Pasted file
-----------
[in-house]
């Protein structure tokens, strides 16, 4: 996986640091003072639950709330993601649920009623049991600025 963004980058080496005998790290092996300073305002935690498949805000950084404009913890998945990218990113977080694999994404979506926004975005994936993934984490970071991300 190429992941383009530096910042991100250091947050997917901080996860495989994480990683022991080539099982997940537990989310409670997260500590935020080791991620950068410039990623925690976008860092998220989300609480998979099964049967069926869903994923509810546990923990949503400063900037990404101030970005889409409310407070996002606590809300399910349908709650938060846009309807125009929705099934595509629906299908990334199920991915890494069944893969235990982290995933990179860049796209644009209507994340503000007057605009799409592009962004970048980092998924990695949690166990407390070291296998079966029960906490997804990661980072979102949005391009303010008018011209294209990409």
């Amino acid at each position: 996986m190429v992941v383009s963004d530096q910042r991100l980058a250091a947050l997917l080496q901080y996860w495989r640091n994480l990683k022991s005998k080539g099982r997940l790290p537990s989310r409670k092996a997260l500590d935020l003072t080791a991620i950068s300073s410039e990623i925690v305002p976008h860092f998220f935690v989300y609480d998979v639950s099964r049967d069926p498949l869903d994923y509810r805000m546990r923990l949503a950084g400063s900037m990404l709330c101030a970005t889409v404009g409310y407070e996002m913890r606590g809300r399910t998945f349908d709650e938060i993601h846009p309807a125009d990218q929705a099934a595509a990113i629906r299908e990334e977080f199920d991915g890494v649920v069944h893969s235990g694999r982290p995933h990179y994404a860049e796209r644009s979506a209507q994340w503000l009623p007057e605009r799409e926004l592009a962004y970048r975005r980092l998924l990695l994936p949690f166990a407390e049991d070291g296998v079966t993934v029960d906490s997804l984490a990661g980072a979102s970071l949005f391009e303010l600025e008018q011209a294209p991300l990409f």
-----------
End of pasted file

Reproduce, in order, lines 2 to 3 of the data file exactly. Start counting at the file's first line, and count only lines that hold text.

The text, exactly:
């Protein structure tokens, strides 16, 4: 996986640091003072639950709330993601649920009623049991600025 963004980058080496005998790290092996300073305002935690498949805000950084404009913890998945990218990113977080694999994404979506926004975005994936993934984490970071991300 190429992941383009530096910042991100250091947050997917901080996860495989994480990683022991080539099982997940537990989310409670997260500590935020080791991620950068410039990623925690976008860092998220989300609480998979099964049967069926869903994923509810546990923990949503400063900037990404101030970005889409409310407070996002606590809300399910349908709650938060846009309807125009929705099934595509629906299908990334199920991915890494069944893969235990982290995933990179860049796209644009209507994340503000007057605009799409592009962004970048980092998924990695949690166990407390070291296998079966029960906490997804990661980072979102949005391009303010008018011209294209990409």
């Amino acid at each position: 996986m190429v992941v383009s963004d530096q910042r991100l980058a250091a947050l997917l080496q901080y996860w495989r640091n994480l990683k022991s005998k080539g099982r997940l790290p537990s989310r409670k092996a997260l500590d935020l003072t080791a991620i950068s300073s410039e990623i925690v305002p976008h860092f998220f935690v989300y609480d998979v639950s099964r049967d069926p498949l869903d994923y509810r805000m546990r923990l949503a950084g400063s900037m990404l709330c101030a970005t889409v404009g409310y407070e996002m913890r606590g809300r399910t998945f349908d709650e938060i993601h846009p309807a125009d990218q929705a099934a595509a990113i629906r299908e990334e977080f199920d991915g890494v649920v069944h893969s235990g694999r982290p995933h990179y994404a860049e796209r644009s979506a209507q994340w503000l009623p007057e605009r799409e926004l592009a962004y970048r975005r980092l998924l990695l994936p949690f166990a407390e049991d070291g296998v079966t993934v029960d906490s997804l984490a990661g980072a979102s970071l949005f391009e303010l600025e008018q011209a294209p991300l990409f």